• Next-Generation Tablets A subcategory of the more general class of mobile devices, tablets such as the iPad nonetheless merit their own separate entry. There are at least two reasons for this: first, the fact that they do not carry the baggage of mobile phones (e.g., "used for texting - not serious", "rings in the middle of class - disruptive and distracting") means that they may be accepted more readily in traditional academic contexts. Second, the form factor of the devices provides for uses that are more readily viewed as a transition from traditional media and devices, rather than a wholesale transformation (e.g., reading books on a smartphone is a very different perceptual experience from reading them in paper format; reading them on an iPad "feels" quite similar). Content creation and consumption uses include most of those available on laptops, but enhanced by portability and day-long battery life. The need to rethink interfaces for a touch-based mobile device has led in many cases to app design that retains much of the functionality of its laptop cousins, with considerably simpler and more transparent interfaces. Multiple K-20 educational iPad projects are already in progress (e.g.,, - this is particularly remarkable, given that the iPad has only been available for six months. - rubenrp rubenrp Oct 3, 2010 What makes tablets potentially groundbreaking is the ability to capture and interact with information in multiple ways, including through touch, movement, and audio. - lisaspiro lisaspiro Tablets can offer a unique experience in large part because of their geolocation and context awareness. Apps like Starwalk show how rich these experiences can be. - billshewbridge billshewbridge Oct 4, 2010 We are also finding tablets to be a viable replacement for laptops for many applications. At roughly 1/3 the price, small form factor, very light weight, and with a 10+ hour battery life they are very attractive candidates for replacements in our laptop carts (now if Bretford would only make an iPad cart.) for those classes basically using them for web browsing. They cover probably 90% of the use cases in this area with all of the aforementioned advantages. - tom.haymes tom.haymes Oct 5, 2010 - helga helga Oct 5, 2010 I have been referring to the form factor discussed here as slates to distinguish them from tablet PCs, but agree that this form factor (iPads and others that might hit the market in the next year) are a very important trend - alanwolf alanwolf Oct 8, 2010. Yes, the new generation of tablets looks lively. IOS-Android competition should be raging by January '11, and iPad sales will probably go nuts in November. The cool factor is tremendously appealing, as is the deep connection to television. - ninmah ninmah Oct 14, 2010 I'm interested to see whether tablets make it easier to provide one-to-one environments for K-12 students. Are they different enough from laptops (in terms of price, support, and other considerations) to make them more attractive as a one-to-one option? Are they powerful enough to do the work required? - dicksonk dicksonk Oct 15, 2010 Many faculty on campus describe them as a less intrusive part of meetings bringing colleagues out from behind the barrier of the full laptop screen and making sharing or coordinated use of content simpler. Both factors would seem beneficial in the classroom. If Android/iOS can truly make the wireless tablet as capable at sharing its content with a projector (without a cable) then many schools might skip over the interactive whiteboard altogether (Doceri hints at this potential -- ). - KeeneH KeeneH Oct 16, 2010 I agree! Tablets are definitely an interesting middle ground where innovation will really have an impact. Agree that this is a significant piece of technology; it appears to be a step in the right direction in combining many tools which have been available in separate formats (e-books, laptops, smartphones), but doesn't yet pull everything effectively into one device--although it's the best we have so far. - paul.signorelli paul.signorelli Oct 17, 2010 LMU is doing a 6 month research project on how iPad's might be used in the classroom (iPEP - iPad Exploration Project) where 30 faculty have been given ipad and are participating in bi-weekly online discussions and four FTF meetings to explore the use. We are finding the tablet to definitely be category by itself. - crista.copp crista.copp Oct 17, 2010 Agreed. - gardnercampbell gardnercampbell Oct 18, 2010 This is great discussion, but I don't see enough to justify a new topic; this is a shade of difference, maybe a new nuance for what we mean by mobile computing. - alan alan Oct 18, 2010 These make Inexpensive accessibility devices smartphones and tablets include accessibility features in ways that can be easily used "on the go", and that can create new experiences for users (see, for instance, An iPad ($500) plus the Proloquo2Go software ($190 - compares favorably with a dedicated AAC device, such as the DynaVox M3 ($3285), or the DynaVox Xpress ($7500 - - rubenrp rubenrp Oct 5, 2010 - alanwolf alanwolf Oct 17, 2010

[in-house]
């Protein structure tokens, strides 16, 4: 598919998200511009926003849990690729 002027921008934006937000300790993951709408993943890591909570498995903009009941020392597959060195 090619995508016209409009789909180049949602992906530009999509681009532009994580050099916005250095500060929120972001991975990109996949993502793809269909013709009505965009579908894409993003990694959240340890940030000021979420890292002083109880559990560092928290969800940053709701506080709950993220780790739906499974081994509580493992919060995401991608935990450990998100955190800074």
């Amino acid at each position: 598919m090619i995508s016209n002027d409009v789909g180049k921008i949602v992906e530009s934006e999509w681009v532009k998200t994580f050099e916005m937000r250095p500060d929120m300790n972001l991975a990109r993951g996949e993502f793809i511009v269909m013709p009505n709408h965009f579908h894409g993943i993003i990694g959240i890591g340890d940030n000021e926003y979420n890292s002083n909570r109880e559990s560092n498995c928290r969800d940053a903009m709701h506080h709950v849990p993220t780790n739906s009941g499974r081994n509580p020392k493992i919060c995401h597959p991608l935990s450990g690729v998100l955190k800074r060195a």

• Learning analytics which the Next Generation Learning Challenge defines as "the use of data and models to predict student progress and performance, and the ability to act on that information." As we gather an increasing amount of data on how learners perform through course management systems and other means, how can we use this data to assess student learning, make individualized corrections, and improve education on a larger scale? - lisaspiro lisaspiro Yes. This is a critical need. We ask for it all of the time as administrators. I wonder if this kind of information need can in part be filled by applying the same technologies as those in PLEs or Web Aggregation. Just a thought. - tom.haymes tom.haymes Oct 5, 2010 A number of good papers on the subject can be found at Tools: Piwik, Tynt, Google Analytics Snapp . First conference on Learning Analytics organized by Tekri happening early next year: - bdieu bdieu This is a topic that is near and dear to me. The need for actionable intelligence related to learning is reaching a crisis level and there are very few people who know where to start. The overwhelming majority of academics still think of analytics as an extended research project when what academia needs are solutions that can lead to robust data driven decision making. This includes federation of data from across multiple institutional silos, advanced modeling techniques such as neural networking analysis, bayesian modeling, decision tree's and game theory (just to name a few), alongside an understanding of pedagogical determinants and sound business practices. To ensure completeness of the modeling techniques we must also have data collection methods embedded within ALL of the applications that touch the educational enterprise an any way. Quite simply, this is a topic that is so vast that it could be its own Horizon report. There is some very promising work emerging out there but it is institution by institution, with no unified presence or applications that can solve the problem. Having been involved in building a very preliminary application for learning analytics, I can attest to the fact that it is incredibly expensive work that takes statisticians, educational psychologists, software engineers, dbase administrators, pedagogical specialists, etc. Currently there are no commercially available applications that even begin to scratch the surface of this problem and no initiatives that will begin to provide the needed funding - the level of funding through NextGen would be consumed in initial model development without starting to touch engineering, testing or beta deployment. For me, it is going to be very interesting to see where this topic goes in the coming years as the critical mass for a concerted development effort does not yet seem to be present, even though the need is apparent. - Oct 17, 2010 I'd agree that analytics is a topic worth exploring in the horizon report, even if it's not exactly a technology, but a method. Perhaps we could explore tools that support it currently and/or institutions that are actively involved in this area? - drvdiaz drvdiaz Oct 18, 2010 I was not at the content and only saw from the slides, but David Wiley's presentation ( had a fascinating section where he made a case that through the collection of data about transactions via loyalty card programs, grocery stores know infiinitely more about their clientelt than we can even dream of at this point in education. - alan alan Oct 18, 2010